Toronto Arts Foundation award nomination celebrates tabla guru Ritesh Das

Arpita Ghosal

Arpita Ghosal

Arpita Ghosal is a Toronto-based arts writer. She founded Sesaya in 2004.

Ritesh Das; photo by Sean Howard

Toronto residents will not be surprised to see tabla guru Ritesh Das’ name on the list of finalists for the Toronto Arts Foundation’s Celebration of Cultural Life Award. The biennial award, inspired by Toronto Arts Council’s founding president William Kilbourn, recognizes the excellence of three senior arts practitioners. An award recipient must be an individual performer, teacher, administrator and/or creator whose work is a celebration of life through the arts. Previous recipients include the Juno-Award winning musician David Buchbinder. Mr Das, a genre-spanning composer and Founding Director of Toronto Tabla Ensemble, is not only deserving of being a finalist; he finds himself in fine company.

And this is not the first time that Mr Das has been honoured by Toronto Arts Foundation. He was awarded the Roy Thomson Hall Award of Recognition in 2016. Even so, this nomination came as a surprise to him: “I don’t know how I got nominated, but it is an honour to be recognized for the work one does for the arts and country,” he smiles. The nomination is a thrill, and he is quick to thank the “nominator and the jury” for putting his name forward.

Mr Das descends from an influential artistic legacy. He was born in Kolkata, India, where artists who study and train there immediately recognize his parents. His father Prohlad Das and mother Nilima Das established an arts academy called Nritya Bharati – something particularly notable because they were among “the first to start a music and dance school in Kolkata after the departure of British” and independence of India. As a result, Mr Das grew up in a vibrant cultural environment with a constant exposure to music from infancy. He began his musical studies with singing, then learned to play the sitar, before devoting himself to the percussive art of tabla. His parents along with his kathak-dance guru brother Chitresh Das had a profound  influence on him – first as a student, then as an artist and now as a teacher: “What I do is because of the huge amount of experience I had watching my parents, their school, and their productions.”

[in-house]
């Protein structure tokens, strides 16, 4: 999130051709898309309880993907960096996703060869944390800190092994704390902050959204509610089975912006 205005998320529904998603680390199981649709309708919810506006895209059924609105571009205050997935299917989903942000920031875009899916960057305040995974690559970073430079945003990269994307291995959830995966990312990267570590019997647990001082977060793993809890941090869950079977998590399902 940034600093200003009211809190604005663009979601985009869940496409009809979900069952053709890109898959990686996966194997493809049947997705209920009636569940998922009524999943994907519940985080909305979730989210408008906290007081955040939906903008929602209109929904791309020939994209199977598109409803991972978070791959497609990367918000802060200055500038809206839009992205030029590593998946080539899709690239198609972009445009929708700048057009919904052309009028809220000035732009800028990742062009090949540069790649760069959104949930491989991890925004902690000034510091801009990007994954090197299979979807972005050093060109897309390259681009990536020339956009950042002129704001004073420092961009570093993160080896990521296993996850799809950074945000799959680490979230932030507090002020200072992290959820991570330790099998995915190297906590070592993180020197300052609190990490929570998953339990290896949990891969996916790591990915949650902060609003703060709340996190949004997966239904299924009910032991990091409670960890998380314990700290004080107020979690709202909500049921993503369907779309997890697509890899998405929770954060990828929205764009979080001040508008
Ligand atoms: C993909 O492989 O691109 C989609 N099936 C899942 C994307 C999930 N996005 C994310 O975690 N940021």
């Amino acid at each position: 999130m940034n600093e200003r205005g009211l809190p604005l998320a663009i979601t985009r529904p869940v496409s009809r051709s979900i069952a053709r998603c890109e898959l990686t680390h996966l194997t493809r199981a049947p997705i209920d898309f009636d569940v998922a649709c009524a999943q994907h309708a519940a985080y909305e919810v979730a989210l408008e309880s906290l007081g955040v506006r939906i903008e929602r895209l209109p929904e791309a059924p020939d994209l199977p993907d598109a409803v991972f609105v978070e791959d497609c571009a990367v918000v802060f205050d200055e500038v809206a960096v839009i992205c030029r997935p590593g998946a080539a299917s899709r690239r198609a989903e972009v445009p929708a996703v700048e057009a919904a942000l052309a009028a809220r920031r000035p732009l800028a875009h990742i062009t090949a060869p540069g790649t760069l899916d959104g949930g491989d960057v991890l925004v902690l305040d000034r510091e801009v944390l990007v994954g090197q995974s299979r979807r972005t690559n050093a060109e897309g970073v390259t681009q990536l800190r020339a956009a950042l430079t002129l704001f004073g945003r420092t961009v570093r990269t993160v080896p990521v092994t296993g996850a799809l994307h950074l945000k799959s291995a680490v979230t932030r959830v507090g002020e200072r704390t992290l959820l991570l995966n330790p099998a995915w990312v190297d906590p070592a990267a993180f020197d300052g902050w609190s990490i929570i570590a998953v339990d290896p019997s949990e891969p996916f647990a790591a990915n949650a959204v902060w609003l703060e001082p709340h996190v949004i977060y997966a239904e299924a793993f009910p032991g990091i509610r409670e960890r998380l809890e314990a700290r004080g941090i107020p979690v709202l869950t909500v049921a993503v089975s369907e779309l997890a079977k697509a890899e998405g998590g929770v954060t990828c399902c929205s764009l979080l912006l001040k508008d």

Given that tabla is a centuries-old north Indian percussive artform intrinsic to Southeast Asian musical traditions, how difficult is it to promote and sustain it in a Western society, even a city as diverse and multicultural as Toronto? Can young people, who continuously inhale top-forty hits on Spotify and iTunes, appreciate the elemental sounds of bare hands striking the tabla – the intricate rhythm patterns and the limitless bols it can give voice to? Mr Das asserts an emphatic “yes”:  “Teaching tabla students in the west hasn’t been difficult,” he maintains. “Of course, there are challenges in teaching whether you are in India or the west. Both have their own pros and cons.” But as a teacher, he has learned – and continues to learn – ways to understand those challenges and work with students. “I guess if you love something, then there is always a way for achievements.”